The US SpaceX’s Crew Dragon manned spacecraft with four astronauts aboard docked with the International Space Station, according to live broadcast of the National Aeronautics and Space Administration (NASA) website.
The manned spacecraft’s docking with the ISS is performed in an automatic mode. In case of the need, a manual docking by the commander is possible, like on Russia’s Soyuz.
“The Crew Dragon “Resilience” docked at 11:01pm ET. With confirmation of hard capture complete at 11:13pm, the spacecraft with NASA’s @SpaceX Crew-1 astronauts aboard is officially attached to the @Space_Station,” NASA said.
The crew confirmed on its Twitter account that the effort was successful. Currently, leak checks are underway. The docking came with a six-minute delay. This was needed to wait for the daybreak and clearly see the orbital facility.
The crew dubbed Resilience includes NASA astronauts Mike Hopkins, Victor Glover, and Shannon Walker, as well as Japan Aerospace Exploration Agency (JAXA) mission specialist Soichi Noguchi. Three astronauts have previous space flight experience: the Japanese specialist flew to space twice and the Americans once while for Glover this is the first flight to the orbit.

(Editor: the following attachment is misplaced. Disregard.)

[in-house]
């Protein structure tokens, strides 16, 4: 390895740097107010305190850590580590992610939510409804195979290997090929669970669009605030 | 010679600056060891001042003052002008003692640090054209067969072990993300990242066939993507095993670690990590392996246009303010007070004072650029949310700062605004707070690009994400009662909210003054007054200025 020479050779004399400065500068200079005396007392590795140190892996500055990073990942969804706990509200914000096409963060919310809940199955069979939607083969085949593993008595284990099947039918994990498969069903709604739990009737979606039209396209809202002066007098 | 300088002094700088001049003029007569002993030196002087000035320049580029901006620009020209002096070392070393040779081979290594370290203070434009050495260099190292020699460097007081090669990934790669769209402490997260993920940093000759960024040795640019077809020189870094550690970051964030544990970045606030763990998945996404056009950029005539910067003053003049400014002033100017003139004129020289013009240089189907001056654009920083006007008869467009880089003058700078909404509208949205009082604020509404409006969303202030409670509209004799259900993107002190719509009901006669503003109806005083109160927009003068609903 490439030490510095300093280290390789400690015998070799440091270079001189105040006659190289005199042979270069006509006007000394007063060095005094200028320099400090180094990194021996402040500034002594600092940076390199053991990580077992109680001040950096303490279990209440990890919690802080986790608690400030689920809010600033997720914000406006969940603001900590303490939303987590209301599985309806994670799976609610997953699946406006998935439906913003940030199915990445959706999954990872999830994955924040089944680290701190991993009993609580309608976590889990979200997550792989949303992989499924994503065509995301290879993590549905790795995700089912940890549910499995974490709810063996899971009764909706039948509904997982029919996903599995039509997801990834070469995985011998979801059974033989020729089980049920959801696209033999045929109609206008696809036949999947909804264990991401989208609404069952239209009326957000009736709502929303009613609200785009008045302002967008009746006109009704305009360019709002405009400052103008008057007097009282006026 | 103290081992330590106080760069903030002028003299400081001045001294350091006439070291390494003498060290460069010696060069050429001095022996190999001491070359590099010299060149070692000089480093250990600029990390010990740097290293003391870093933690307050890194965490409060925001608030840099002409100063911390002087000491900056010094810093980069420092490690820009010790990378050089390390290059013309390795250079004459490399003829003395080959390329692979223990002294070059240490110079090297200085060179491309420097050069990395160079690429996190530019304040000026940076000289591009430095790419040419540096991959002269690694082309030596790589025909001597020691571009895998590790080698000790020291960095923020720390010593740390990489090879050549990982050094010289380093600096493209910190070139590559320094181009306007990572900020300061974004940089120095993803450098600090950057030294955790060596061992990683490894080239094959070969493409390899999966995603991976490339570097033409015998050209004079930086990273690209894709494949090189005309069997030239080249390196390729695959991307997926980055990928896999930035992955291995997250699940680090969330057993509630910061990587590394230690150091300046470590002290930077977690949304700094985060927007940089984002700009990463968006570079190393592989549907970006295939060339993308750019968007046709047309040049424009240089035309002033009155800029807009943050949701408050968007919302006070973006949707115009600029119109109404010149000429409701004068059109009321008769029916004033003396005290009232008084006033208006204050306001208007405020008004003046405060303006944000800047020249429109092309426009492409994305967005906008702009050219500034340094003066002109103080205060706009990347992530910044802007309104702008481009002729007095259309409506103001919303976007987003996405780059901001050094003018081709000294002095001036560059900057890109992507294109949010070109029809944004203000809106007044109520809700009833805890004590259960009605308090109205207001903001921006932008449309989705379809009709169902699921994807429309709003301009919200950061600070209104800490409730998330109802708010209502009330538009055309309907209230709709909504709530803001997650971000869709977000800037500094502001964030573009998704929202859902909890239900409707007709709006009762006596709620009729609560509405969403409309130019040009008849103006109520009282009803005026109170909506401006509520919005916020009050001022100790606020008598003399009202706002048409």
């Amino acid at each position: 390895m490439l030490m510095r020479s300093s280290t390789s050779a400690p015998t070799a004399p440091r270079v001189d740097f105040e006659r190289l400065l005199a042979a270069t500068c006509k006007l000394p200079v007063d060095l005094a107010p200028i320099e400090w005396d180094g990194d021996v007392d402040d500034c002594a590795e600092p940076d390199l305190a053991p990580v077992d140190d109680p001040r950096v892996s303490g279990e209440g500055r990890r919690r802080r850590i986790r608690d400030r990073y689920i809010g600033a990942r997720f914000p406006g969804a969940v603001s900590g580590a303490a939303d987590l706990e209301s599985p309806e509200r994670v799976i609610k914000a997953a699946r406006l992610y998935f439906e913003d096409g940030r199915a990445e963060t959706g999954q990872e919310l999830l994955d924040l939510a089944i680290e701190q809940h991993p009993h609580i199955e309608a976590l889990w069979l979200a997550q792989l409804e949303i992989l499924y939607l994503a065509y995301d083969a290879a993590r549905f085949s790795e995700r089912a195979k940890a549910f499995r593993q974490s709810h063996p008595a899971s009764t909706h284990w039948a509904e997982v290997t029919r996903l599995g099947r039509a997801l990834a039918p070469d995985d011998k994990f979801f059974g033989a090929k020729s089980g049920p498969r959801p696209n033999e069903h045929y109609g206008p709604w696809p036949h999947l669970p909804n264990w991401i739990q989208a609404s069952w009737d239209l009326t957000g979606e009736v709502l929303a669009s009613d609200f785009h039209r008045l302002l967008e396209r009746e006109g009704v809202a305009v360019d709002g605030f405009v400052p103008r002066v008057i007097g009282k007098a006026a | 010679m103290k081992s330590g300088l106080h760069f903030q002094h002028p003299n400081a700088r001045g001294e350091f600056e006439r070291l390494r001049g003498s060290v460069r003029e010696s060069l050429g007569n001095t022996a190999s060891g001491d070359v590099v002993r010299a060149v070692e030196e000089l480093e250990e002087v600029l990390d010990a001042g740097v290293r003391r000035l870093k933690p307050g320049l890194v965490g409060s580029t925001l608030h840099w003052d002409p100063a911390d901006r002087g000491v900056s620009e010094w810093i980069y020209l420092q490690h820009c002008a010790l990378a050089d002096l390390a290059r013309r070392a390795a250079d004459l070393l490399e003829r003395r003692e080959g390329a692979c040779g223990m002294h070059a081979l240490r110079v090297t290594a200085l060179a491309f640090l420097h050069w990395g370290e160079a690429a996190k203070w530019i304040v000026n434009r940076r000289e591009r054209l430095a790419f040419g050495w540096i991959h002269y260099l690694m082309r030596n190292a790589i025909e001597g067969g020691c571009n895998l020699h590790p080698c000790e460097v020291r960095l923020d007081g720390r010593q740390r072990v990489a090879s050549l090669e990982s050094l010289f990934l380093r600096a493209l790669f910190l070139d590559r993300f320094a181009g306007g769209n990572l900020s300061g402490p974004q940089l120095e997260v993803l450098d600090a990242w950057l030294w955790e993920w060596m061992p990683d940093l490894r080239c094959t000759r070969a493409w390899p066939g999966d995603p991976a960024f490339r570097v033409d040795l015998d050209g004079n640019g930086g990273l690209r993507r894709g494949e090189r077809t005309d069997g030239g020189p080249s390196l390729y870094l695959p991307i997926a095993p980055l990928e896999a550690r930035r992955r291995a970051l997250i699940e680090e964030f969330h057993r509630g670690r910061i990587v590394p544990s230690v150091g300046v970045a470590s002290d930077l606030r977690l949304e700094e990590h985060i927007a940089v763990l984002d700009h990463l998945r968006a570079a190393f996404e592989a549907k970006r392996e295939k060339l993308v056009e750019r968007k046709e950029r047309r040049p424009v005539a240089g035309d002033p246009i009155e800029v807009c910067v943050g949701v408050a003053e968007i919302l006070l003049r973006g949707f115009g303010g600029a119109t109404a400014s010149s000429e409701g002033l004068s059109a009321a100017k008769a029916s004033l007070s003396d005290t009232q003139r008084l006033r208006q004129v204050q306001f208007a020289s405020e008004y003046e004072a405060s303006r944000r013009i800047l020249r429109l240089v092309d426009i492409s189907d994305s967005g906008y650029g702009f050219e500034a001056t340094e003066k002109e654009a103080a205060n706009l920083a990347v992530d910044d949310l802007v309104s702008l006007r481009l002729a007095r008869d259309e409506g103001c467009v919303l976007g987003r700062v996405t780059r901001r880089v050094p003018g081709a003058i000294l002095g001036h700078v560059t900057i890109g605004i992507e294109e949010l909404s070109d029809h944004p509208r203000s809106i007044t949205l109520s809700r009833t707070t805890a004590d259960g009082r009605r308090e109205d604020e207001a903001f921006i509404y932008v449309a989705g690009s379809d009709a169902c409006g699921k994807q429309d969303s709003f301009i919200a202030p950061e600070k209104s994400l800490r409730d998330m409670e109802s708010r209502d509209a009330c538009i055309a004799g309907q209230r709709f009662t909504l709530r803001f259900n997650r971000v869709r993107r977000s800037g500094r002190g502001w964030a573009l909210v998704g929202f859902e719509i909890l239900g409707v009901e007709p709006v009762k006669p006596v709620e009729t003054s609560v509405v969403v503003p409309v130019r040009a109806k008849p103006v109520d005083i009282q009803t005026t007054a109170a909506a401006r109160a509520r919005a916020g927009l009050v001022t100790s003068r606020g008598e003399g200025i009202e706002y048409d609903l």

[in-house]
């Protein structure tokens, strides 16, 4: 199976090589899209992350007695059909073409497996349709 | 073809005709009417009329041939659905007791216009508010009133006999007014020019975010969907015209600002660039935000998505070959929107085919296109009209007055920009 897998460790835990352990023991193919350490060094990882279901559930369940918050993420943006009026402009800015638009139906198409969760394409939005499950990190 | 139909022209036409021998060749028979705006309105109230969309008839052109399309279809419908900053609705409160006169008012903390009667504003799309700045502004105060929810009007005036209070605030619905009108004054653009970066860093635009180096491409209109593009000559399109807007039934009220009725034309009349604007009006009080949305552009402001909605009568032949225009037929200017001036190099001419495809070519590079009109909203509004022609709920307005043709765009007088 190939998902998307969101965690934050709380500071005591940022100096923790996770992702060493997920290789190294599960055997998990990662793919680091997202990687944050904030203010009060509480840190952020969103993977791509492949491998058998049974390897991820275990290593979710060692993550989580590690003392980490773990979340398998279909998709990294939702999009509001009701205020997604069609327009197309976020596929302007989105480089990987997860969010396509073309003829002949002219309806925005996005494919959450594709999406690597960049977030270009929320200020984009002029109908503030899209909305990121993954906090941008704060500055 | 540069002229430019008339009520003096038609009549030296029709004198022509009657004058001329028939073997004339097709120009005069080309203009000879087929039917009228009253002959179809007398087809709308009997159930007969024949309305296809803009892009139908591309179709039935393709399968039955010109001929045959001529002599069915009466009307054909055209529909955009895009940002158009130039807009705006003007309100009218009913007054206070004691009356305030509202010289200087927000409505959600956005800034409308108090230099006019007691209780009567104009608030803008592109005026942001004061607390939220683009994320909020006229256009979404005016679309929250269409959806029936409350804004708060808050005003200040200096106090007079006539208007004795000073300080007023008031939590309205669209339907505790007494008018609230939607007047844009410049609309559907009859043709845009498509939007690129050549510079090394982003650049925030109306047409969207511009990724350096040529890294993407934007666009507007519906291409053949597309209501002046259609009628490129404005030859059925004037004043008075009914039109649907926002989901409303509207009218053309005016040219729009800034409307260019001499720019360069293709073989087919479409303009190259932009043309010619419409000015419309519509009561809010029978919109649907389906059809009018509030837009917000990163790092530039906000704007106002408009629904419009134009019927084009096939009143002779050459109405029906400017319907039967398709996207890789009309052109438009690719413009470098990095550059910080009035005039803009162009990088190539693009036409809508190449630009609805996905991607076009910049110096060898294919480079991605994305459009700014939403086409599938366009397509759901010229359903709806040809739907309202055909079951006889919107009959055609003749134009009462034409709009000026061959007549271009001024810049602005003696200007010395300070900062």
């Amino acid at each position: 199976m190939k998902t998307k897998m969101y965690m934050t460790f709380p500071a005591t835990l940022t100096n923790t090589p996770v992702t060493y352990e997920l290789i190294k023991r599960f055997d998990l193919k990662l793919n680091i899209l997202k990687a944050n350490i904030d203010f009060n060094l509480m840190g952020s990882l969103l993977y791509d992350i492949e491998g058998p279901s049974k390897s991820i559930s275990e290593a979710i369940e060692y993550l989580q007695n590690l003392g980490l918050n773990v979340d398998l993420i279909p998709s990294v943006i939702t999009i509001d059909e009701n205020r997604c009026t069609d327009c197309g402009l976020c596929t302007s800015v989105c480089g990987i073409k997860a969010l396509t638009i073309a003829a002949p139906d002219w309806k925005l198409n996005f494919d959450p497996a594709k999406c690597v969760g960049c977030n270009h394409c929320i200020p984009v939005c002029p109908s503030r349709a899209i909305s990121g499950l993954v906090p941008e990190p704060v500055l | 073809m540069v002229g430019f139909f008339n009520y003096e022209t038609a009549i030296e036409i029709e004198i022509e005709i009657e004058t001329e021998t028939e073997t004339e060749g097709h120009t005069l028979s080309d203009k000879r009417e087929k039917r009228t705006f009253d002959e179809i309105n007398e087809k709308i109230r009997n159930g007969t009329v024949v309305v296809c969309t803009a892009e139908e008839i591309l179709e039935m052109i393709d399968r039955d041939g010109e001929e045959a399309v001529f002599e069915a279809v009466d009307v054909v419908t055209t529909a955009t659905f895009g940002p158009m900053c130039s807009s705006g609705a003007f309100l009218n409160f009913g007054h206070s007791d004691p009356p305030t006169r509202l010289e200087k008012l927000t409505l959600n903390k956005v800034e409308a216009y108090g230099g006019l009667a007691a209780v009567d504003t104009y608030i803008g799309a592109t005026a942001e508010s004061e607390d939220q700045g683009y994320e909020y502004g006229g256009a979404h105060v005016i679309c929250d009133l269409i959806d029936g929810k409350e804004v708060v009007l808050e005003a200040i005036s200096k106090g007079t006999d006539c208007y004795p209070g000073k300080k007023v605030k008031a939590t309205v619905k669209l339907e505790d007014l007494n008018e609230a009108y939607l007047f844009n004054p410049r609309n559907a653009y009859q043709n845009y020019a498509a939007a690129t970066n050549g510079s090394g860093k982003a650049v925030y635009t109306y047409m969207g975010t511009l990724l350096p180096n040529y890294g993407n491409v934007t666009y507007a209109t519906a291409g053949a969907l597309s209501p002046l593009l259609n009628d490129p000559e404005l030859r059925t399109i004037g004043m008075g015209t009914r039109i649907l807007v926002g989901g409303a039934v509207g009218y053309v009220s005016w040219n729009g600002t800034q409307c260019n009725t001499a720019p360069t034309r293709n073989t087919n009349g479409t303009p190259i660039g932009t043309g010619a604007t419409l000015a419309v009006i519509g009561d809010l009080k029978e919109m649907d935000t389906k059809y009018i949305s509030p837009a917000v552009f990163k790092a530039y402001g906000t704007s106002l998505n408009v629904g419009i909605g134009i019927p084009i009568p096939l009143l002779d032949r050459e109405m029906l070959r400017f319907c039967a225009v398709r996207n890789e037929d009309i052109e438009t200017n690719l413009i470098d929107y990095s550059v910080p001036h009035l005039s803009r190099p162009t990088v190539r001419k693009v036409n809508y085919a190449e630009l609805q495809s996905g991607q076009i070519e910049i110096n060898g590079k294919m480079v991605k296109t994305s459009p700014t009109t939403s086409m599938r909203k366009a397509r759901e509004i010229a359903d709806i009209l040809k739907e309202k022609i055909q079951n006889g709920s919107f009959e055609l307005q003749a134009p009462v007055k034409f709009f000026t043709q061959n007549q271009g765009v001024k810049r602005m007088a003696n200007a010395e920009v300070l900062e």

The crew will spend six months at the ISS. Currently, the ISS crew includes Russian cosmonauts Sergey Ryzhikov and Sergey Kud-Sverchkov as well as NASA astronaut Kathleen Rubins.
The launch had been postponed from November 14 to November 15 due to inclement weather conditions. On Sunday, during the launch preparations, the SpaceX experts discovered a small air leak which was eliminated by repeated opening and closing of the hatch and removing small debris from the seal.
The first manned mission of the Crew Dragon spacecraft was conducted this year by astronauts Douglas Hurley and Robert Behnken. The spacecraft entered the Earth’s orbit on May 30 and docked with the ISS automatically on May 31. Hurley and Behnken dubbed it Endeavour after their first space shuttle. The launch of the Crew Dragon became the first manned flight in nine years from US soil aboard a US spacecraft. NASA halted crewed flights in 2011 after the Space Shuttle program came to an end. Subsequently, all astronauts were delivered to the ISS and back by Russia’s Soyuz spacecraft.